Synthesis of star polymer poly(ethylene glycol)3–poly(N,N-dimethyl acrylamide) and its application in protein resistance and separation

Authors

  • Jinxing Xing,

    1. Chinese Academy of Sciences, Key Laboratory of Soft Matter Chemistry, Department of Polymer Science and Engineering, University of Science and Technology of China, Hefei 230026, People's Republic of China
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  • Lin Tan,

    1. Chinese Academy of Sciences, Key Laboratory of Soft Matter Chemistry, Department of Polymer Science and Engineering, University of Science and Technology of China, Hefei 230026, People's Republic of China
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  • Fuhu Cao,

    1. Chinese Academy of Sciences, Key Laboratory of Soft Matter Chemistry, Department of Polymer Science and Engineering, University of Science and Technology of China, Hefei 230026, People's Republic of China
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  • Yanmei Wang

    Corresponding author
    1. Chinese Academy of Sciences, Key Laboratory of Soft Matter Chemistry, Department of Polymer Science and Engineering, University of Science and Technology of China, Hefei 230026, People's Republic of China
    • Chinese Academy of Sciences, Key Laboratory of Soft Matter Chemistry, Department of Polymer Science and Engineering, University of Science and Technology of China, Hefei 230026, People's Republic of China
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Abstract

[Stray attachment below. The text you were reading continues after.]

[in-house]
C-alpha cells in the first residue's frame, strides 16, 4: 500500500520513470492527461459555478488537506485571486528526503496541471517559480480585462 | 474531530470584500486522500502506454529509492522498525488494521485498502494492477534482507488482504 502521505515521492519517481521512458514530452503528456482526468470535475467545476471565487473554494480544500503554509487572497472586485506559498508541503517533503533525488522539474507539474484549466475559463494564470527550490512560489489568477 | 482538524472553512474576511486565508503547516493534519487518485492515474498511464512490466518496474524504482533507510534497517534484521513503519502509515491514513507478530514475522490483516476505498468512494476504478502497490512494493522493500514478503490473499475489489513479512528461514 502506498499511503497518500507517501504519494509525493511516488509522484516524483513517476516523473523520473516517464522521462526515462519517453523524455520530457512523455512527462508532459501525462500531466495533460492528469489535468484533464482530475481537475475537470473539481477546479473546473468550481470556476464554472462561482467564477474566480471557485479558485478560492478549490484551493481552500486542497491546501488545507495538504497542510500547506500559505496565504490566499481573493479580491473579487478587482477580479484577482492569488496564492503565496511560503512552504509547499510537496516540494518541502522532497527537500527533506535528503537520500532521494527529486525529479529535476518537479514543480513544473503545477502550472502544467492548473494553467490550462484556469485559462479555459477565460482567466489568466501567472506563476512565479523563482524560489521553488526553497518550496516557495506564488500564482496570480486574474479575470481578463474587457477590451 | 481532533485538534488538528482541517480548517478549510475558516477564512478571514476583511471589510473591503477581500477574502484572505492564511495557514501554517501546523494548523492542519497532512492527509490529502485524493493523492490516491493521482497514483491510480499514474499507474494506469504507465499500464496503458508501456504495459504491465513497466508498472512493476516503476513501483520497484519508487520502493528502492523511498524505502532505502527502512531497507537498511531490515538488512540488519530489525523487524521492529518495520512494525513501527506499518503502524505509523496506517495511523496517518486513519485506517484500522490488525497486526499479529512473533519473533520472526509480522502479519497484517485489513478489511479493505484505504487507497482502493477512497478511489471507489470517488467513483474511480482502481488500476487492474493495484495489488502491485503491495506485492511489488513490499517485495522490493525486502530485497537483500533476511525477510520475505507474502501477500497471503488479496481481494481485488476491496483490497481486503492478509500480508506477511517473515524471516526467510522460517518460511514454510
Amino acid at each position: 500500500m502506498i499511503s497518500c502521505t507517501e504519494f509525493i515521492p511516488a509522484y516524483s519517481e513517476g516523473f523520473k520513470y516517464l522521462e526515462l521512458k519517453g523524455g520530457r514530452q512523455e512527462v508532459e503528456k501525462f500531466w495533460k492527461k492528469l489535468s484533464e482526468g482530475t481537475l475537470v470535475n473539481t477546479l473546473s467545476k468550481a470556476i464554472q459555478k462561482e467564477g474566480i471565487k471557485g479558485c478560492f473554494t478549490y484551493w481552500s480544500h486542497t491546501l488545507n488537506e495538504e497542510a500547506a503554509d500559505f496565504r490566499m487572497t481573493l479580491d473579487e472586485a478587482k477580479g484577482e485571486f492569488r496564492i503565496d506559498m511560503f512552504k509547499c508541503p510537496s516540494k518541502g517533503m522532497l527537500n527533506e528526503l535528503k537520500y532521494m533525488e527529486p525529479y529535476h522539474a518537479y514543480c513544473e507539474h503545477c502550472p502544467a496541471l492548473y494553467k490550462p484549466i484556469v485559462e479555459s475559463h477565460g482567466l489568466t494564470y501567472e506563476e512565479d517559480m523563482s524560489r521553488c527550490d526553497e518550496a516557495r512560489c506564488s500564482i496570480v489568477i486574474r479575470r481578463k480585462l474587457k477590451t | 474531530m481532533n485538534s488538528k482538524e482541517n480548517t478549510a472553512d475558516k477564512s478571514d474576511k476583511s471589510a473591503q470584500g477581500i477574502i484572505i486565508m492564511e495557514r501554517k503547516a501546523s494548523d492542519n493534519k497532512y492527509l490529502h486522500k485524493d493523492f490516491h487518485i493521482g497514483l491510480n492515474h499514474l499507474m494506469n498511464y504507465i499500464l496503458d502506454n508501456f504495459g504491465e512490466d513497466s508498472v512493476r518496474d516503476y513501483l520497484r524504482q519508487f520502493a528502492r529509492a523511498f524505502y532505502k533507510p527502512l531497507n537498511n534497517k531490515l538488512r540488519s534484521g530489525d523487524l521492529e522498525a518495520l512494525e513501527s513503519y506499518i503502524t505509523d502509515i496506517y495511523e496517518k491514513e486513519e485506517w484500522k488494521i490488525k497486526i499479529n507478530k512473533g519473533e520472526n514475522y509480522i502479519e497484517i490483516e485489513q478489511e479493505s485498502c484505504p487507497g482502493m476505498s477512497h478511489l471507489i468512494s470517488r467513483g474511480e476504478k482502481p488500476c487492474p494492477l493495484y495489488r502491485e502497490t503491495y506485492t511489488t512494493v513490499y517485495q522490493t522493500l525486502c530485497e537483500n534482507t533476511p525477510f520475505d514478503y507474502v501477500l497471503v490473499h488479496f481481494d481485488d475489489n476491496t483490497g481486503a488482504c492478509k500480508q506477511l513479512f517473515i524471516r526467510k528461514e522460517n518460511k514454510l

A star polymer composed of three poly(ethylene glycol) (PEG) arms and one poly(N,N-dimethyl acrylamide) (PDMA) arm (PEG3–PDMA) was synthesized by amidation and atom-transfer radical polymerization. The structure of PEG3–PDMA was confirmed by 1H-NMR and gel permeation chromatography results. The surface adsorption and protein-resistance behaviors of the star polymer PEG3–PDMA, diblock copolymer PEG–PDMA, and homopolymer PEG were investigated by a quartz crystal microbalance with dissipation. The results indicate that the PEG3–PDMA coating could reduce protein adsorption to 13% at least, more effectively than the PEG–PDMA coating; this indicated that the protein-resistance properties depended on the PEG chain density and surface coverage. If PEG3–PDMA were to be used as the physical coating in capillary zone electrophoresis, it could yield a well-suppressed eletroosmotic flow with greater stability and separate proteins with a lower relative standard deviration (RSD) of protein migration time and a higher separation efficiency than a bare fused-silica capillary in a broad pH range. © 2012 Wiley Periodicals, Inc. J. Appl. Polym. Sci., 2013

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